We, the people, are full of trouble and incongruities. Sometimes we’re only a little better than children. This is reinforced with observations from current events.
Last month the U.S. Environmental Protection Agency, like a voice crying in the wilderness, announced that the herbicide glyphosate does not cause cancer. So why all those huge banner headlines last year blaring that the herbicide does cause cancer? Because the World Health Organization said so. Or did it? The WHO said there was “limited evidence for a link to cancer” in humans. But who remembers that?
We tend to remember the things that scare us to remind us of what to avoid. The “limited evidence” link still means a link and if the two are linked, then one caused the other. So we get screaming, banner headlines. It will now take a mountain of marketing to scrub that fearful image of glyphosate from our minds.
Doesn’t seem fair, does it?
I had the opportunity recently to interview an animal activist, curious as I was about their motives. The activist told me that I don’t connect with animals because if I did I would realize that animals should have the same rights as people. I wasn’t offended to learn of my handicap. I was delighted. I like bacon, steak and lamb.
The activist offered the analogy of the rabbit and an apple. Give a young child a rabbit and an apple and the child will eat the apple and play with the rabbit. Except that the rabbit is a vicious rodent. Squeeze it too hard and it bites. I’m not sure I like the idea of giving human rights to animals that will attack and have no remorse or chance of rehabilitation if they wound or kill. When people act like that we call them psychopaths and put them in a cage like a wild animal.
The province has just announced it is putting the brakes on $3.8 billion in solar and wind power projects because Energy Minister Glenn Thibeault said their experts have just figured out that it was “common sense” to stop the projects. Common sense doesn’t require any special insights. It’s common sense. I suspect their experts were looking toward the next election in two years and seeing their premier’s approval rating at 16 % and noticing that no one but environmentalists on Red Bull saw the virtue in a strategy of “everything we build will lose money.” The last time everything I built lost money was when I was in Grade 10 wood shop. So, who are these people running the show?
The Minister of Agriculture stubbornly clings to the “precautionary principle” when it comes to neonicotinoid-treated corn and soybean seeds. But had his Ontario Liberal government used the same principle on the outrageous Green Energy Act, taxpayers would have saved a fortune and the province wouldn’t be so far in the hole that we’re starting to make Greece look good.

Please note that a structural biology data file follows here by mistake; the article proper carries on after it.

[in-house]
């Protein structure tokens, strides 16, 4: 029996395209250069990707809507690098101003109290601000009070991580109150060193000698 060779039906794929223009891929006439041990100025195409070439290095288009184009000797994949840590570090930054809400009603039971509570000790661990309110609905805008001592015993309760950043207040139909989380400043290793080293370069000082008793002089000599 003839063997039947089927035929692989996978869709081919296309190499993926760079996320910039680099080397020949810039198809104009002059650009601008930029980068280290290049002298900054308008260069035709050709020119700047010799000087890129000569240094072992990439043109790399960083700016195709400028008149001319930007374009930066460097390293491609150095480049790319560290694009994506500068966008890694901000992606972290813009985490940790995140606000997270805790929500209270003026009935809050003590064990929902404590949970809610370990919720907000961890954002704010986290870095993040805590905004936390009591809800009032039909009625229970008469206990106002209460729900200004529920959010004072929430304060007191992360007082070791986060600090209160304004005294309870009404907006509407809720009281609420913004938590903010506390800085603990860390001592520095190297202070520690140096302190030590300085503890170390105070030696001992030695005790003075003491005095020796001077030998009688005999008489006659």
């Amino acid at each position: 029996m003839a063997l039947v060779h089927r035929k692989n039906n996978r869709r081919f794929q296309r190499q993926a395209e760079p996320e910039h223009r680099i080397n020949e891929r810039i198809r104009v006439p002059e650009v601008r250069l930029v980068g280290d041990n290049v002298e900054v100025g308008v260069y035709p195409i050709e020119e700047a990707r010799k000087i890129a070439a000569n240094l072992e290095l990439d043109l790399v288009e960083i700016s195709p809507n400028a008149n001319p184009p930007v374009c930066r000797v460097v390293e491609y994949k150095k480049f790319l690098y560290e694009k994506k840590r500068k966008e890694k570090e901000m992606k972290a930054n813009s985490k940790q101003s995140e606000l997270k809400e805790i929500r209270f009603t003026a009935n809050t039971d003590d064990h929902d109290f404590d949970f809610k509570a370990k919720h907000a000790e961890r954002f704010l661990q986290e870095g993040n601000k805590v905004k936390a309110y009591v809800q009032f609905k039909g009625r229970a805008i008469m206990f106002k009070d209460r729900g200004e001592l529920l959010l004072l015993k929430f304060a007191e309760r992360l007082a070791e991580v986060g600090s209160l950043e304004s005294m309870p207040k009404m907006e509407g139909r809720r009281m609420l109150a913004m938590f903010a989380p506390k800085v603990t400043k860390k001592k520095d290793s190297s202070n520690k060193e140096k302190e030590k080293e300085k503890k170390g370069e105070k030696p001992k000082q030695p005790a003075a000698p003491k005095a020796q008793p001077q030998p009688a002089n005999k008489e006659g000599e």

This is not to disparage anyone who has an operating wind turbine. The truth of the matter is that even though the provincial green energy plan is in the same orbit as a strategy to nationalize snowblowing, anyone looking for an opportunity was justified in signing up. As much as I fought against the Green Energy Act, I would have signed up if the opportunity had come my way. It’s not morally wrong to take advantage of a senseless money-wasting program. The program you really need might never come along anyway. Dumb laws or programs might be ugly as sin but not sinful. (For anyone under 30, a sin is any deliberate action or thought that offends God. For anyone under 20, God is the reason you are here. For anyone under 10, it’s amazing that this interests you).
A migrant workers’ advocacy group is howling about the injustice of the foreign farm workers’ program. But the advocacy group is also anti-capitalist. So, when it comes to Jamaicans and Mexicans voluntarily coming to Canada to work and provide for their families, the advocacy group is against them having that job in the first place. So the migrant workers’ biggest enemy is the group that says it’s here to help.
It’s telling that socialist advocacy groups that whine about workers’ rights and exaggerate and fabricate the issues have never risked their own time and money to start a business — but are first in line for a government grant.
Patrick Meagher is editor of Farmers Forum and can be reached at firstname.lastname@example.org.